From a solid base of the theology of worship we move to the study of leading worship. “Doxology” is the term I have adapted for that study. In Doxology, theology puts on flesh. Eternal things are expressed in temporal media and ceremony. Culture comes into play at this point. Who am I leading? How do they worship? What embedded theologies affect the choices I must make? How can I as a worship leader be an agent of change in that congregation? Worship Leaders are agents of change because True Worship is transformational. It provides comfort without reinforcing comfort zones as healing flows in worship and reconciliation happens between worshipers.
Since music is the principle art of worship, music is a life study for the worship leader. As songs flow through the circle of 4ths and 5ths and the use of complimentary styles, music theory becomes worship leading theory. Much of music history is really the history of worship. Form and Analysis studies help the worship leader form and analyze worship sets. Composition and arranging are useful skills for the worship leader. Since people, not music, are the worship leader’s product, pastoral skills are needed to lead a company of talented artists in the church. They make music in order to worship and witness. All of these skills form our functional Doxology.
There are the polar opposites forces that exert pressure on worshiper and worship leader alike. The worship leader must find the dynamic center between these opposing forces. A proper Doxology helps the leader consistently find that center point. We are expected to be both artistic and pastoral. We need to plan and still be spontaneous. Both form and freedom should characterize our work. The character of God, both His immanence and His transcendence, should be evident in our worship leading. Above all, the twin dynamics of Spirit and Truth must be present in each service. Wow! Who can walk such a tightrope without tumbling into the abyss? What super-hero can hold such powerful forces in dynamic tension? I can and you can, if we have a functional and flexible doxology flowing from a rock-solid theology.
The Third Strand—Spirituality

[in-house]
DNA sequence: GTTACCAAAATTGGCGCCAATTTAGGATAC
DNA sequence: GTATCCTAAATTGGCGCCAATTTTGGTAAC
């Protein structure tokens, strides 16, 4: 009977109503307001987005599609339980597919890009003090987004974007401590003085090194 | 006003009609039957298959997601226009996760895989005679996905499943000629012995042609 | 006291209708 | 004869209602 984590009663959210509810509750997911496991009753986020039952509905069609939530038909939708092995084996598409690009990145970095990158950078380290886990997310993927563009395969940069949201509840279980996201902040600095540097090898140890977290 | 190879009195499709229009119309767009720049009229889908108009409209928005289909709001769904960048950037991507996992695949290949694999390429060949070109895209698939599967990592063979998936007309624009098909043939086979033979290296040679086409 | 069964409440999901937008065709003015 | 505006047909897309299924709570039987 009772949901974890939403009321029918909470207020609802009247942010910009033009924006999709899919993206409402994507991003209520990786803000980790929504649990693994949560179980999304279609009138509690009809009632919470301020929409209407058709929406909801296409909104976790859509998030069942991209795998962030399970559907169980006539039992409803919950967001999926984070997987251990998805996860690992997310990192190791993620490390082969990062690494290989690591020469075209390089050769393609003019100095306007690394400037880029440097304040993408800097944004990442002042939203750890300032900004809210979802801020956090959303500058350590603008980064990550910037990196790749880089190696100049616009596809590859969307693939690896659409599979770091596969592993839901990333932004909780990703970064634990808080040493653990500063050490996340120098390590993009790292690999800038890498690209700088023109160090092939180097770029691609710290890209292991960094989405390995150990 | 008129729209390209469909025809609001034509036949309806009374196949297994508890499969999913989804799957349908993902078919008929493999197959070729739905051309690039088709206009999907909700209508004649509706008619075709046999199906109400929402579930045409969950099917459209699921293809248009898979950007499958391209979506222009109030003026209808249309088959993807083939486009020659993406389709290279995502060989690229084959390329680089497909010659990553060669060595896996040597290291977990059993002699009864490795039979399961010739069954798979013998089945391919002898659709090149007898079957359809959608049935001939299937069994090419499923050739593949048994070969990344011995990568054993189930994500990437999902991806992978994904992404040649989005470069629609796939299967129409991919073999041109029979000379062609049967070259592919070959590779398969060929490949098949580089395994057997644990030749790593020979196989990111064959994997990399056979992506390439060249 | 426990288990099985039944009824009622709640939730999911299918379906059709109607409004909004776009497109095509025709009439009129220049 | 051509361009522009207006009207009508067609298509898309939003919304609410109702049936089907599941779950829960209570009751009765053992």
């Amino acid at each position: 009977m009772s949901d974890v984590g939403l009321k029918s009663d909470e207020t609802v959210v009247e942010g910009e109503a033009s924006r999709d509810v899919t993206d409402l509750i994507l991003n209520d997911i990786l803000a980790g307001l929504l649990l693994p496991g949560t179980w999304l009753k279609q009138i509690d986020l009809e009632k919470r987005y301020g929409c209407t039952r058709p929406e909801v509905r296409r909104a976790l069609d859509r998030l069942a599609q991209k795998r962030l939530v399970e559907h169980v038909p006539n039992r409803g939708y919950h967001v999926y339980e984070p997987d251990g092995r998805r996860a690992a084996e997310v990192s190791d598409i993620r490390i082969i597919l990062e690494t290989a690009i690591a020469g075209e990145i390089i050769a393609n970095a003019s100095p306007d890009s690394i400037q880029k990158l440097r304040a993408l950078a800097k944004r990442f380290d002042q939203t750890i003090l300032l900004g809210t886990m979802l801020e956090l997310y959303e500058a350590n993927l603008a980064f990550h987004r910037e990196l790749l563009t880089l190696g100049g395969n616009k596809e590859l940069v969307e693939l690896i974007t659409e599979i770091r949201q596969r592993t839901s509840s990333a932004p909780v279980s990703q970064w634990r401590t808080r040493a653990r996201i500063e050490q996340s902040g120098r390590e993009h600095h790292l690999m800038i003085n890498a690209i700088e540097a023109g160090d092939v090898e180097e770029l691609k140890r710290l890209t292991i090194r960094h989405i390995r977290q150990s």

Walk with God.
Private worship is the essential force at the heart of the ministry of leading public worship. Jesus promised to reward in public what was done in private.
“But you, when you pray, go into your room and when you have shut your door, pray to your Father WHO IS IN THE SECRET PLACE; and your Father who sees in secret will reward you openly.” Matthew 7:6, NKJ
The Apostles said that prayer is the work of the ministry. The church fathers declared that The Rule of Prayer is the Rule of Faith. Today we say that a life of integrity is the only way to live if you want to lead worship. The Psalmist agrees:
“Who may ascend the hill of the LORD? Who may stand in his holy place? He who has clean hands and a pure heart, who does not lift up his soul to an idol or swear by what is false. He will receive blessing from the LORD and vindication from God his Savior. Such is the generation of those who seek him, who seek your face, O God of Jacob. Ps 24:3-6 NIV
Let me speak to the young leader. Your generation has chosen to seek His face, not plaques, politics, positions, or power, but the face of Jesus Himself. Yours is the generation who will see the entrance of the King described in Psalm 24. To be a part of it, we must have clean hands and pure hearts. We must reject idols, and speak the truth. Christ-centered, Spirit-dependent Spirituality will take you through the fire. You will be a man or woman of principle, not a “whatever works” pragmatic leader. You will be loyal and respectful of your leaders even if you believe he or she is wrong. You will seek the approval of God, not the applause of men. The fire of your passion for God will check any ungodly passions in you: lust, ambition, and pride. The fire of your passion for God will ignite all the godly passions in you: love for your spouse, love for your family, love for your pastor, love for your church family, and enjoyment of your hobbies and studies.
The three strands of Theology, Doxology and Spirituality make a strong rope indeed. There will be times when all you can do is “tie a knot and hold on.” But you can make it. God has not called you to fail. Your calling is your life. This three-fold cord will help you keep the end in sight. One day you will look back on countless lives touched for the Lord Jesus. And you can look forward to a golden moment when you hear him call your name and say, “Well, done my good and faithful servant. Enter in to the joy of the Lord. You can stand before God and give a good account because the gifts and calling of God are without repentance. Why? Because you knew God (theology,) you knew how to worship Him and how to lead others to worship him, (doxology,) and you walked with Him all your days (spirituality.)
Leaders must have confidence in the work they are called to do. We deal in the “means of grace:” worship, prayer, the Word, the Lord’s Table, fellowship—the dynamics of the Kingdom of God! These things are powerful! Note how many miracles in the Book of Acts happened when the Apostles were attending to the “routine” of daily prayer.
Though one may be overpowered,
two can defend themselves.
A cord of three strands is not quickly broken.
Eccl 4:12 NIV
© 2016 Stephen R. Phifer All Rights Reserved